No Harm No Foul Case Study

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This comes across as an approach of “No harm, no foul”, which is not the way the Office for Civil Rights, the government agency that investigates HIPAA breaches, looks at things. There are numerous examples of the OCR imposing penalties on organizations for not protecting PHI, even though there was no evidence of anyone receiving or accessing any PHI in cases where a breach occurred. The OCR considers encryption of ePHI by malicious software (e.g., ransomware) to be an unauthorized disclosure not permitted under the Privacy Rule. Unless an organization can reasonably conclude there is a low probability that the PHI has been compromised, it is required to comply with the applicable breach notification provisions, even if there is no …show more content…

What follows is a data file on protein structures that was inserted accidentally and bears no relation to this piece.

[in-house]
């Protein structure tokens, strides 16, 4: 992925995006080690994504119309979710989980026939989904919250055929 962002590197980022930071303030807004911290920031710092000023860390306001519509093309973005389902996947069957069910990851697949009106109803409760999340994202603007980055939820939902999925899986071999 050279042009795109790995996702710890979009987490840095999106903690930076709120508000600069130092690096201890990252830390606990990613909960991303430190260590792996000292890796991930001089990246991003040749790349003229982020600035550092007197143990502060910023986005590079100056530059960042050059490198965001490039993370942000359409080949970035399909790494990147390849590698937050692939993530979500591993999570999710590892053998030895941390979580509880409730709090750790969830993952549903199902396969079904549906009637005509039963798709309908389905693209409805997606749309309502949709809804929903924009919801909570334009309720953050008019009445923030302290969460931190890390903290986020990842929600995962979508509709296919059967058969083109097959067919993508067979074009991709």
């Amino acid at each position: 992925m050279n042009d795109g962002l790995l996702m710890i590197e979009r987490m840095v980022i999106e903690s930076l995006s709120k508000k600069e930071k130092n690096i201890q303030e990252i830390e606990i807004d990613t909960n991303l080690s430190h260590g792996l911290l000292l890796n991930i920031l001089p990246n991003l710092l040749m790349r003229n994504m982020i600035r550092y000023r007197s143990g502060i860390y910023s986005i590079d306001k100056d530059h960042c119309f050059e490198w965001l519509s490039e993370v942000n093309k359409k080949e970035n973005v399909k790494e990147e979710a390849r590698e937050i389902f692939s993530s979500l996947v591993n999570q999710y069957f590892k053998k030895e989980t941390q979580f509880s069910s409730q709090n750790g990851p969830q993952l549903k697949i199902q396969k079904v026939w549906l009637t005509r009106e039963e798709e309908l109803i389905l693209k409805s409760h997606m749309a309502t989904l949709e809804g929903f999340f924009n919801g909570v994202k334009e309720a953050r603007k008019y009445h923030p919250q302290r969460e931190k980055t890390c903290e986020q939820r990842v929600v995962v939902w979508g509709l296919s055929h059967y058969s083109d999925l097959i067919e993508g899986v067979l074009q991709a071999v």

The person sending the email said he did not delete the PHI because he wanted the union rep to see the information the manager had sent out, implying he was sending it to get his boss in trouble. It was not an inadvertent disclosure to someone else in the organization who was authorized to view PHI. It was not based on a good faith belief that the person to whom the disclosure was made would not reasonably been able to retain the information. Certainly email is highly retainable – and easy to pass along. The person receiving the email agreed to delete it, and maintained she had not passed it along, which addressed the mitigation of risk, and ultimately supports a finding of a non-reportable breach, with no notification to the individuals whose PHI was disclosed. The fact remains however that a professional in the organization decided to send PHI in an email to a person outside the organization. It is highly doubtful the OCR would consider this disclosure a part of Treatment, Payment or Operations. Even in the event there was a need to share specific information as part of a grievance procedure, there is no reason to include identifiable patient information in such a case. We understand considering and imposing sanctions for unauthorized disclosures is a never-ending and thankless task, but consider the alternatives. What will you do the next time a similar action is taken by an employee? Especially

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